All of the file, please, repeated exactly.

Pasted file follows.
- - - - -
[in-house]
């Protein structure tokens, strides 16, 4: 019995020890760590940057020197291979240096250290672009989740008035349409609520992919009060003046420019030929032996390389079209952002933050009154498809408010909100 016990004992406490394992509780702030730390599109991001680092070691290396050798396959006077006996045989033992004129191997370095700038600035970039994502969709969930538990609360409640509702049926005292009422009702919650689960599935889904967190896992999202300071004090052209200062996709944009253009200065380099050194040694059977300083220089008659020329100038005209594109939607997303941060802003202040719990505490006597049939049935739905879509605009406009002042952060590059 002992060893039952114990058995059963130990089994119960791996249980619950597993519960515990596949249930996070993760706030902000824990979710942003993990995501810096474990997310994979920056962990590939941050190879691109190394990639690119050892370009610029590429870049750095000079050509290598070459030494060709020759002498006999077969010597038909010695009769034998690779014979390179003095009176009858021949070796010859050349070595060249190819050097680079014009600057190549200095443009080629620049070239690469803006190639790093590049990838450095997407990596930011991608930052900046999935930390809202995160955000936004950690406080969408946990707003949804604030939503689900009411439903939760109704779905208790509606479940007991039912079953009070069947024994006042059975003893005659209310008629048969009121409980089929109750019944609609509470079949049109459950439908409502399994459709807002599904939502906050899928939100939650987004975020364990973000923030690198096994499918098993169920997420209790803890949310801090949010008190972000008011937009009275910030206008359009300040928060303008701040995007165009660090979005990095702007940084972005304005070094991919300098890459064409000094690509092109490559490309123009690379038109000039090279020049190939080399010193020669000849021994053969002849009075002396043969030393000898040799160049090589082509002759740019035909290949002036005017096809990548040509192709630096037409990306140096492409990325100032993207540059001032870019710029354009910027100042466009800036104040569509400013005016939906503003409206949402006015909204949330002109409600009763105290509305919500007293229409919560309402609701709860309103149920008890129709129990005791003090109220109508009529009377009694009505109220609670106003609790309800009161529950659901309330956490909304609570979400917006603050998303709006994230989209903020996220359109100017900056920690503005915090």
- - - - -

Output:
[in-house]
């Protein structure tokens, strides 16, 4: 019995020890760590940057020197291979240096250290672009989740008035349409609520992919009060003046420019030929032996390389079209952002933050009154498809408010909100 016990004992406490394992509780702030730390599109991001680092070691290396050798396959006077006996045989033992004129191997370095700038600035970039994502969709969930538990609360409640509702049926005292009422009702919650689960599935889904967190896992999202300071004090052209200062996709944009253009200065380099050194040694059977300083220089008659020329100038005209594109939607997303941060802003202040719990505490006597049939049935739905879509605009406009002042952060590059 002992060893039952114990058995059963130990089994119960791996249980619950597993519960515990596949249930996070993760706030902000824990979710942003993990995501810096474990997310994979920056962990590939941050190879691109190394990639690119050892370009610029590429870049750095000079050509290598070459030494060709020759002498006999077969010597038909010695009769034998690779014979390179003095009176009858021949070796010859050349070595060249190819050097680079014009600057190549200095443009080629620049070239690469803006190639790093590049990838450095997407990596930011991608930052900046999935930390809202995160955000936004950690406080969408946990707003949804604030939503689900009411439903939760109704779905208790509606479940007991039912079953009070069947024994006042059975003893005659209310008629048969009121409980089929109750019944609609509470079949049109459950439908409502399994459709807002599904939502906050899928939100939650987004975020364990973000923030690198096994499918098993169920997420209790803890949310801090949010008190972000008011937009009275910030206008359009300040928060303008701040995007165009660090979005990095702007940084972005304005070094991919300098890459064409000094690509092109490559490309123009690379038109000039090279020049190939080399010193020669000849021994053969002849009075002396043969030393000898040799160049090589082509002759740019035909290949002036005017096809990548040509192709630096037409990306140096492409990325100032993207540059001032870019710029354009910027100042466009800036104040569509400013005016939906503003409206949402006015909204949330002109409600009763105290509305919500007293229409919560309402609701709860309103149920008890129709129990005791003090109220109508009529009377009694009505109220609670106003609790309800009161529950659901309330956490909304609570979400917006603050998303709006994230989209903020996220359109100017900056920690503005915090």